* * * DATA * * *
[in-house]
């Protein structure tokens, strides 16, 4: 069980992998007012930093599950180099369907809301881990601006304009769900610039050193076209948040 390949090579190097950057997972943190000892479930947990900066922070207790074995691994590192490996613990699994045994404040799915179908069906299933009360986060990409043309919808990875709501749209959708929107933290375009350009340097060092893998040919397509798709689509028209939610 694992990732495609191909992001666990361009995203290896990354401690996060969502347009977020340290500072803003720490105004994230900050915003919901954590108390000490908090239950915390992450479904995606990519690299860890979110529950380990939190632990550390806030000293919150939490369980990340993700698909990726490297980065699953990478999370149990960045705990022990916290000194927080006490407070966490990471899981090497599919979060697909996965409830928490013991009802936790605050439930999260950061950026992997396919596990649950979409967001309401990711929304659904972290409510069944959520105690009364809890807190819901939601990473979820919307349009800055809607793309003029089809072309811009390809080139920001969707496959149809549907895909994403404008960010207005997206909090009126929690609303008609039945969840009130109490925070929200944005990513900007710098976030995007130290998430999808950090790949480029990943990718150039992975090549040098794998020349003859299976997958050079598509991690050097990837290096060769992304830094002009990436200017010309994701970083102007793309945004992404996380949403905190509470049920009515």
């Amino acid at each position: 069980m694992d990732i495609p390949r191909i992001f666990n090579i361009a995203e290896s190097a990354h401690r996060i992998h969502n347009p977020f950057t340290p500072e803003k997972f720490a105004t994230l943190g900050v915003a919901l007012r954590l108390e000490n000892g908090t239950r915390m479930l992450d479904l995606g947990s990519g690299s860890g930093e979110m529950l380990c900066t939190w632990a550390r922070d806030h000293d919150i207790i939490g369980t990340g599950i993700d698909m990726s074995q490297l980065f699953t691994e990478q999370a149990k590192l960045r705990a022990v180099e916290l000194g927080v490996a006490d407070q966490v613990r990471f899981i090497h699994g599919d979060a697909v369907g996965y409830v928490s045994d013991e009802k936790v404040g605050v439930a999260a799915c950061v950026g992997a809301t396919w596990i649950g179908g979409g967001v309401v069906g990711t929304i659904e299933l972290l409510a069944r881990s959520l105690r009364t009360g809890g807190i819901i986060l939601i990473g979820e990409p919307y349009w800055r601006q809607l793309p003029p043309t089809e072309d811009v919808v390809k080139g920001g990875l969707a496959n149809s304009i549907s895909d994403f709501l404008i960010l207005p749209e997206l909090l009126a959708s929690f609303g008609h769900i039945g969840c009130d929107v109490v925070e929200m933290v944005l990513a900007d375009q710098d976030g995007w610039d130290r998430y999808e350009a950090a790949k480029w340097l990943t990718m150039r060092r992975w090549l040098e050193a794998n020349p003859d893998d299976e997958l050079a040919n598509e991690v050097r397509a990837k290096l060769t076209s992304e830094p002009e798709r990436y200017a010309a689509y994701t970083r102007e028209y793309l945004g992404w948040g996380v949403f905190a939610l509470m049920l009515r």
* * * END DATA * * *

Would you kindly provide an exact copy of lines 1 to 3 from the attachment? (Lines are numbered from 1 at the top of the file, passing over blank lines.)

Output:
[in-house]
């Protein structure tokens, strides 16, 4: 069980992998007012930093599950180099369907809301881990601006304009769900610039050193076209948040 390949090579190097950057997972943190000892479930947990900066922070207790074995691994590192490996613990699994045994404040799915179908069906299933009360986060990409043309919808990875709501749209959708929107933290375009350009340097060092893998040919397509798709689509028209939610 694992990732495609191909992001666990361009995203290896990354401690996060969502347009977020340290500072803003720490105004994230900050915003919901954590108390000490908090239950915390992450479904995606990519690299860890979110529950380990939190632990550390806030000293919150939490369980990340993700698909990726490297980065699953990478999370149990960045705990022990916290000194927080006490407070966490990471899981090497599919979060697909996965409830928490013991009802936790605050439930999260950061950026992997396919596990649950979409967001309401990711929304659904972290409510069944959520105690009364809890807190819901939601990473979820919307349009800055809607793309003029089809072309811009390809080139920001969707496959149809549907895909994403404008960010207005997206909090009126929690609303008609039945969840009130109490925070929200944005990513900007710098976030995007130290998430999808950090790949480029990943990718150039992975090549040098794998020349003859299976997958050079598509991690050097990837290096060769992304830094002009990436200017010309994701970083102007793309945004992404996380949403905190509470049920009515």
């Amino acid at each position: 069980m694992d990732i495609p390949r191909i992001f666990n090579i361009a995203e290896s190097a990354h401690r996060i992998h969502n347009p977020f950057t340290p500072e803003k997972f720490a105004t994230l943190g900050v915003a919901l007012r954590l108390e000490n000892g908090t239950r915390m479930l992450d479904l995606g947990s990519g690299s860890g930093e979110m529950l380990c900066t939190w632990a550390r922070d806030h000293d919150i207790i939490g369980t990340g599950i993700d698909m990726s074995q490297l980065f699953t691994e990478q999370a149990k590192l960045r705990a022990v180099e916290l000194g927080v490996a006490d407070q966490v613990r990471f899981i090497h699994g599919d979060a697909v369907g996965y409830v928490s045994d013991e009802k936790v404040g605050v439930a999260a799915c950061v950026g992997a809301t396919w596990i649950g179908g979409g967001v309401v069906g990711t929304i659904e299933l972290l409510a069944r881990s959520l105690r009364t009360g809890g807190i819901i986060l939601i990473g979820e990409p919307y349009w800055r601006q809607l793309p003029p043309t089809e072309d811009v919808v390809k080139g920001g990875l969707a496959n149809s304009i549907s895909d994403f709501l404008i960010l207005p749209e997206l909090l009126a959708s929690f609303g008609h769900i039945g969840c009130d929107v109490v925070e929200m933290v944005l990513a900007d375009q710098d976030g995007w610039d130290r998430y999808e350009a950090a790949k480029w340097l990943t990718m150039r060092r992975w090549l040098e050193a794998n020349p003859d893998d299976e997958l050079a040919n598509e991690v050097r397509a990837k290096l060769t076209s992304e830094p002009e798709r990436y200017a010309a689509y994701t970083r102007e028209y793309l945004g992404w948040g996380v949403f905190a939610l509470m049920l009515r």